Ectopic pregnancy is a rare complication of early pregnancy. Instead of implanting in the uterus normally, the embryo develops in the fallopian tube. Risk factors for having an ectopic pregnancy are prior pelvic infections and previous ectopic pregnancy, among others. Patients with an ectopic pregnancy typically have abnormal vaginal bleeding and pelvic pain. They may feel dizzy and faint. Ectopic pregnancy may require emergency surgery, but newer, non-surgical treatments are now available. If you suspect you may have an ectopic pregnancy you should contact your doctor immediately! The ultrasound diagnosis is not always definitive, but a normal examination is reassuring.
Suspected fetal death
If your doctor suspects that the fetus is no longer alive, ultrasound can be used to confirm this.
Evaluating fetal health (biophysical profile)
In the late third trimester, it may be necessary to assess fetal well-being by performing a series of tests designed to evaluate fetal heart rate, movements, and breathing. One such test is the Biophysical Profile ultrasound. The biophysical ultrasound is a regular ultrasound that measures the fetus and estimates fetal weight. It also verifies fetal position, the maturity of the placenta, and the volume of the amniotic fluid (the fluid surrounding the fetus). The radiologist will also carefully evaluate the fetus for chest movements ("fetal breathing"), body movements, and tone. The character of blood flow in the umbilical cord is also evaluated; this can give us a clue as to whether the fetus is hypoxemic (i.e. has low blood oxygen). A score expressed as a total of ten or twelve points will be assigned. The biophysical profile is only one "piece of the puzzle", and needs to be correlated with your physical examination and other tests.
Assessing amniotic fluid
Amniotic fluid may be excessive in diabetics, or in maternal thyroid or heart disease. Excessive amniotic fluid may also indicate fetal anomalies. Decreased amniotic fluid may indicate fluid leakage or fetal growth abnormalities. Ultrasound can readily assess amniotic fluid volume in order to determine if it is normal.
Estimate fetal weight near the time of delivery
Estimation of fetal weight may guide your doctor in the management of your labor, or to plan a cesarean section. If for any reason you need to deliver your baby earlier than term, the estimated weight can guide your pediatrician in the proper care of your baby. The weight estimation is based on measurements of the fetal head, body and bones. The greater the weight estimation, the larger the range of error. There can be as much as a 15% error in the estimated weight at term.
Evaluating abnormal blood test results
Most pregnant women have blood taken at about 16 weeks gestation for what is called the "triple screen" blood test. This sensitive test may suggest that you are at a higher risk for a fetus with a chromosomal abnormality such as Down's syndrome or a nervous system abnormality such as neural tube defect. A "targeted" ultrasound performed to evaluate these results may be reassuring. There are specific ultrasound findings seen in both Down's syndrome and neural tube defects. Your doctor may recommend, however, that you undergo amniocentesis as not all abnormalities can be diagnosed by even the most meticulous of ultrasound examinations.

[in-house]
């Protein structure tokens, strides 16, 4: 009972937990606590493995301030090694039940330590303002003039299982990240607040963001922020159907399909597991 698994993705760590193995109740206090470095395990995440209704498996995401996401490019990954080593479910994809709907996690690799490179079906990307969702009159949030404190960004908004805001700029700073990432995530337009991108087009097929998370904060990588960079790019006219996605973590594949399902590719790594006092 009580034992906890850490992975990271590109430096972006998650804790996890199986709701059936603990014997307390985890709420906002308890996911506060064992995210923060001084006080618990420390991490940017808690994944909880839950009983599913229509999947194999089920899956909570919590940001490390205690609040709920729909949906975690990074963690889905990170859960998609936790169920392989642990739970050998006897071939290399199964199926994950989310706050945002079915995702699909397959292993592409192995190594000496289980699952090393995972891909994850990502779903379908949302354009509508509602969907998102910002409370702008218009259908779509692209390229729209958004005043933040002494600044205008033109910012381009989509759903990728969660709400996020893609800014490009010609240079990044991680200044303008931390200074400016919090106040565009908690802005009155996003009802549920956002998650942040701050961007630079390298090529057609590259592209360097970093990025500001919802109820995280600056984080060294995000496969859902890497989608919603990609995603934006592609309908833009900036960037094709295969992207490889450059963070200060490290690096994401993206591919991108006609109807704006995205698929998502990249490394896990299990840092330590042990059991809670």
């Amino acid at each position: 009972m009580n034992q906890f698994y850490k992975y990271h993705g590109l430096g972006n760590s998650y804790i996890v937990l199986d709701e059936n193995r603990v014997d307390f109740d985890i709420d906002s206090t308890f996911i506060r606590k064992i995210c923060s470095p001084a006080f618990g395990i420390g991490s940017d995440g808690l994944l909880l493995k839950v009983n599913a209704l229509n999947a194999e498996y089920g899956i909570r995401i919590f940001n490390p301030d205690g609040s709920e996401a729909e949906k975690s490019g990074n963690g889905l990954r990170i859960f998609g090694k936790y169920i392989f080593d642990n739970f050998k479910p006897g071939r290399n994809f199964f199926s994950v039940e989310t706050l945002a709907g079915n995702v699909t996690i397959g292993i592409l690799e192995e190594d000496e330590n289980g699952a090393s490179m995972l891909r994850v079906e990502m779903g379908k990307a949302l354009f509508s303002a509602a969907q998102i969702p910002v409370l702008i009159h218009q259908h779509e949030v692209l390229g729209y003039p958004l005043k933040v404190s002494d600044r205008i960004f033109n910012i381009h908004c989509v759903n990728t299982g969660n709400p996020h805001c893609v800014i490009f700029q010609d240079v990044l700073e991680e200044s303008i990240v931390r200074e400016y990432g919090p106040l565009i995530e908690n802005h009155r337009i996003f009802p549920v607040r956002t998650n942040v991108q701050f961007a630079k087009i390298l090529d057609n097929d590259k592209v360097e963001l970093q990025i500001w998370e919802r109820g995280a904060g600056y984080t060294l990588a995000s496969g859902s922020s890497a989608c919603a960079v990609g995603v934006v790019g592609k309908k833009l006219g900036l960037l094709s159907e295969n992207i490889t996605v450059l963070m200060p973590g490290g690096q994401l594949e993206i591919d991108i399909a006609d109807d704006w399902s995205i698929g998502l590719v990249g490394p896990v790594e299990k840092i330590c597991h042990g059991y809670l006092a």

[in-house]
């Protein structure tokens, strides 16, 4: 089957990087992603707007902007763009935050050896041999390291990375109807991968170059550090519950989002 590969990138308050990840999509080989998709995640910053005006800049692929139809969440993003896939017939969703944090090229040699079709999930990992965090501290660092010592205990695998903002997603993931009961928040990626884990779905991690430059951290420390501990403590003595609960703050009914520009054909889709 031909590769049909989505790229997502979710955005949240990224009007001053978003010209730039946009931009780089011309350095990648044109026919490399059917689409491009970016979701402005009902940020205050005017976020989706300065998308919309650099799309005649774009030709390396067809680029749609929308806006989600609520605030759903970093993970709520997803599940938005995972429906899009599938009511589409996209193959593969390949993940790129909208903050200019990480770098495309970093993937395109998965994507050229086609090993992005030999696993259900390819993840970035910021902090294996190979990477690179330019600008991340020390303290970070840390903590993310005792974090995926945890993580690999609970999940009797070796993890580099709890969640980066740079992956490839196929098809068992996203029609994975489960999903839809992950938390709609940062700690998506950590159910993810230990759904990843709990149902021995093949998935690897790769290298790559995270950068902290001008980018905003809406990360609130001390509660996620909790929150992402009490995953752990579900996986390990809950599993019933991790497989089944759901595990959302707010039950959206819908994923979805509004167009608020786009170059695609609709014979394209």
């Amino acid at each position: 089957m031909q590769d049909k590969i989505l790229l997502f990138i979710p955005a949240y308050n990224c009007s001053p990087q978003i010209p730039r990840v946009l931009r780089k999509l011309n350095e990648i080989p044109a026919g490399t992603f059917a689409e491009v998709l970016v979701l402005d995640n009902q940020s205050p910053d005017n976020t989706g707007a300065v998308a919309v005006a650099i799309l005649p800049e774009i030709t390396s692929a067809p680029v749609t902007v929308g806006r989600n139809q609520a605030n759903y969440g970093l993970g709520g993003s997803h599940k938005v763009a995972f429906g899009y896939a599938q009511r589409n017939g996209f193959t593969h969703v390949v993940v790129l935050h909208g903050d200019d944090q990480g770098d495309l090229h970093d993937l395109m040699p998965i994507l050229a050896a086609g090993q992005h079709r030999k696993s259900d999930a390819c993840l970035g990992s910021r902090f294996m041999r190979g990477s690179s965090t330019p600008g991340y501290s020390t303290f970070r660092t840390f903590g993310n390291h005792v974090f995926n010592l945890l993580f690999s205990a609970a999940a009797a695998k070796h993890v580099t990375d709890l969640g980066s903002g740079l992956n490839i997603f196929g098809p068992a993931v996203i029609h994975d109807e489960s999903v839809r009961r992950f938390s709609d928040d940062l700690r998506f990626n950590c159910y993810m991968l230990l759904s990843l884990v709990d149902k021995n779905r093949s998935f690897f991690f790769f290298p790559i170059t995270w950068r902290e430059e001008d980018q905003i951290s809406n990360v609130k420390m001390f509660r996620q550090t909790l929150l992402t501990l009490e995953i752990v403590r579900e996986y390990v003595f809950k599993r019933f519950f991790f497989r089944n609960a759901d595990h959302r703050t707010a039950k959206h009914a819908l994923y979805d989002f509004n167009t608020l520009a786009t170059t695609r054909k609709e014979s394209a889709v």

Evaluation and screening of congenital anomalies
Examinations performed in the second and third trimesters of pregnancy are designed to evaluate the many components of the fetal anatomy. Every ultrasound study, at the very minimum, must evaluate the following areas of fetal anatomy: the fetal brain; the spine, a "four chamber" view of the heart (seeing the 4 normal cardiac chambers rules out about 90% of all congenital heart disease), the stomach, the urinary bladder, the fetal umbilical cord and its insertion into the fetal abdomen, and the kidneys. It is often possible to determine the gender of the fetus after 15 weeks. The basic ultrasound examination also consists of measurements of the head, the abdomen, and the femur (the long bone of the thigh), as well as an assessment of the placenta, the amniotic fluid, and the fetal position.
Since it is not always possible to image all of the required anatomic areas in every examination, the radiologist will inform your doctor if any areas of the anatomic survey are incomplete and if the examination needs repeating. In addition, if an abnormality is suspected, a more complete, or "targeted," ultrasound can either be performed immediately, or you may be referred elsewhere. Certain abnormalities may result in a recommendation to perform other tests like amniocentesis or fetal echocardiography. Ultrasound cannot evaluate your fetus for absolutely every possible anomaly. If you have specific questions about what your ultrasound showed, please do not hesitate to ask questions of the sonographer and radiologist before you leave.
The ultrasound examination is part of almost every normal pregnancy. It is a safe and painless exam that can help reassure you and your doctor that all is going well. It may be used during each trimester to follow fetal growth and to look for fetal abnormalities. If you are pregnant, you should ask your doctor if an ultrasound is needed for you.